Another big reason for the exporters feeling unrest over the decision is the fact that, this rate cut has come at a time when the industry is already facing continuous decline in exports due to global slump, and uncertainties post the GST regime. Exporters are still struggling to recuperate from the huge shift that GST has demanded. Now, with this rate cut, there is a sense of shock amongst textile and garment exporters.  AEPC has demanded the Ministry Of Textiles to extend the transition rates till March 31, 2018, to instill confidence in the industry as it is already suffering from the GST induced volatility.

    There are three key challenges that the textile industry faces today, apart from day to day hassles of coping with the generic issue of book keeping under the new regime

    1. Disparity in GST rates
    2. Reduction in duty drawback rates
    3. Liquidity for input tax paid on exports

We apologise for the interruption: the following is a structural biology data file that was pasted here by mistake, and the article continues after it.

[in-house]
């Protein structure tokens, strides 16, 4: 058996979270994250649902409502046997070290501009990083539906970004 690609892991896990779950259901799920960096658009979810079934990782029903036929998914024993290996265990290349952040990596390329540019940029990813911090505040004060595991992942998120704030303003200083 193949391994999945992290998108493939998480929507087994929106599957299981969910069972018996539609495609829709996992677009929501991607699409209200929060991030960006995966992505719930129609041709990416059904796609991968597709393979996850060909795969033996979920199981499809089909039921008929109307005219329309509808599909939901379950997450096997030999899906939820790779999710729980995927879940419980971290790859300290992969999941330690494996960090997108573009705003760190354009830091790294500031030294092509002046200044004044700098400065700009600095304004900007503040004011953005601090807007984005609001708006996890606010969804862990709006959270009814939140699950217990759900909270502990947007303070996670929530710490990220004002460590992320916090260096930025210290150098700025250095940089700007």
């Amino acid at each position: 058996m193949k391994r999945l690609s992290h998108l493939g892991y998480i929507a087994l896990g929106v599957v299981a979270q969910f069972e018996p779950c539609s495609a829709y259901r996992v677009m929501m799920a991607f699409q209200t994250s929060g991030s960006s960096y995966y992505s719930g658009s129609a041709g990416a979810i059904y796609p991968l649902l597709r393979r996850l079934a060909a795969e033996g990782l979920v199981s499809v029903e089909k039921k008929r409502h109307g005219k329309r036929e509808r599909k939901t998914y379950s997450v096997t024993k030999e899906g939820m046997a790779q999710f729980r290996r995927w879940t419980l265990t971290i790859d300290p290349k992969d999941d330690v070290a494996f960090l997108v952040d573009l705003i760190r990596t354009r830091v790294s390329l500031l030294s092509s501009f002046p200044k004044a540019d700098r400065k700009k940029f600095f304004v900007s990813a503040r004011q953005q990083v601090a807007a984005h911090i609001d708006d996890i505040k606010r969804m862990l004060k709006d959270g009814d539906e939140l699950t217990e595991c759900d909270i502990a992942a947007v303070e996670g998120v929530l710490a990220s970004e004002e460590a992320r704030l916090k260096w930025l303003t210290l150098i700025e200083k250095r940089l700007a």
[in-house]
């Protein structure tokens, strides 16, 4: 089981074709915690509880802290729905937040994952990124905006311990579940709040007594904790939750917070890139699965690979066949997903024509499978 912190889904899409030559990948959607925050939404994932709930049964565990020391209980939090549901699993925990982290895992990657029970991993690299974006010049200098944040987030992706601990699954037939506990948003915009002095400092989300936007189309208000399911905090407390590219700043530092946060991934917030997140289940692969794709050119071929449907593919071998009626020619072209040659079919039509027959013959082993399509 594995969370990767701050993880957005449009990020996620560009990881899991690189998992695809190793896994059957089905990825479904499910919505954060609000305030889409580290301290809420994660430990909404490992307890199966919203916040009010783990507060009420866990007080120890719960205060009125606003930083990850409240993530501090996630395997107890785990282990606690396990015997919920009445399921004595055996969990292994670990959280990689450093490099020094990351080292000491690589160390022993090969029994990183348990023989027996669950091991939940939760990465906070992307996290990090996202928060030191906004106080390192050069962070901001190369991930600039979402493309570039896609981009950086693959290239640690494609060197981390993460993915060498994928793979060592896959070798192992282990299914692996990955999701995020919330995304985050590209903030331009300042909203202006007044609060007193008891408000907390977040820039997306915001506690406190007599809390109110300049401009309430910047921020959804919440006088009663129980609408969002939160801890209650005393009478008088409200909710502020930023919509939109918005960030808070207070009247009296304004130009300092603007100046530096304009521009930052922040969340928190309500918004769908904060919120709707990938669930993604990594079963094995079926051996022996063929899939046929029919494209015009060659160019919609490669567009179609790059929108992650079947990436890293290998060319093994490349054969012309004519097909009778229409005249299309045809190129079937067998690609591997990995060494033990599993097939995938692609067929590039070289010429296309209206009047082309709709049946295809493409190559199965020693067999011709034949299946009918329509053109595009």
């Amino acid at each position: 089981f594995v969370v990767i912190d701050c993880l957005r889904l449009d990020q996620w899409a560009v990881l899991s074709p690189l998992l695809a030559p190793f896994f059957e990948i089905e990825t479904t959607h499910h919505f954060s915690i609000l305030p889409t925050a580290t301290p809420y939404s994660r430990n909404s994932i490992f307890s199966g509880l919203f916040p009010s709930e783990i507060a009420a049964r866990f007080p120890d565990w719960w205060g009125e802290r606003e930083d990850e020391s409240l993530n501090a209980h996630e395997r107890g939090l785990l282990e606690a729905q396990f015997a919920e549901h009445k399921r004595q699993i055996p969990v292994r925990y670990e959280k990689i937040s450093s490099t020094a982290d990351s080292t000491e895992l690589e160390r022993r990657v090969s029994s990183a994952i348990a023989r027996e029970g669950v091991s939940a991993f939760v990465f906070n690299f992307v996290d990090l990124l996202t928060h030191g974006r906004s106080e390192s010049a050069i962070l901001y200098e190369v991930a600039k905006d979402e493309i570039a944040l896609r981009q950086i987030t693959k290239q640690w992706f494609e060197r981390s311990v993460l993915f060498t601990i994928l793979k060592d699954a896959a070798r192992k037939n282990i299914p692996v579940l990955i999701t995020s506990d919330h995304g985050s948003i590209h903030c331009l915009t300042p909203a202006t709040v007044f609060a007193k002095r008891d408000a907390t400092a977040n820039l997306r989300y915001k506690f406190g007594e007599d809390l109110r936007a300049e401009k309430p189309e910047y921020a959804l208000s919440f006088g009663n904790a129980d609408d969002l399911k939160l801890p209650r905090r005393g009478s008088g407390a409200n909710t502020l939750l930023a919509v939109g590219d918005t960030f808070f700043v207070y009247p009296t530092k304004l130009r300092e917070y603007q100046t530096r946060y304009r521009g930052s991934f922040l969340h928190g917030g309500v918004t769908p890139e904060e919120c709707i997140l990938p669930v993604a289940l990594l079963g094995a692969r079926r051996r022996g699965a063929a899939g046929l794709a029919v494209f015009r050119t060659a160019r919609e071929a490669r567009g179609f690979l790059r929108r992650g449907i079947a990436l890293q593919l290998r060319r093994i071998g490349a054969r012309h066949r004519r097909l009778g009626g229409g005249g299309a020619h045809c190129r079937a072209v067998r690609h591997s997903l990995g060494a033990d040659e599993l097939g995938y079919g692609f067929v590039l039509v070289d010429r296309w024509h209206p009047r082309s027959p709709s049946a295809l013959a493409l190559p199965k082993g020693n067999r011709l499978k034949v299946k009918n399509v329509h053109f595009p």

GST rate across the textile value chain is 5% with the exception of man-made fiber and yarn which attracts 12%.The inverted rate on MMF value chain whereby the input (Yarn) attracts a higher rate (12%) than the output (Fabric) on which the applicable rate is lower (5%) leads to accumulation of input tax credit which the firm is unable to offset. This would then add to the cost and affect liquidity says Navdeep Singh Sodhi

Input Tax Credit (GST) to Balance Losses

What exporters are looking ahead to now is to gain benefit or at least reduce their losses through the complete tax package, i.e. balancing their losses from the rate cut in duty drawback with the GST’s Input Credit.

This step comes from the government, as under GST system, duty drawback is expected to lose its significance. Input tax credit provided as a refund under GST, is expected to provide the required boost to the export sector of the industry rather than reliance on duty drawback.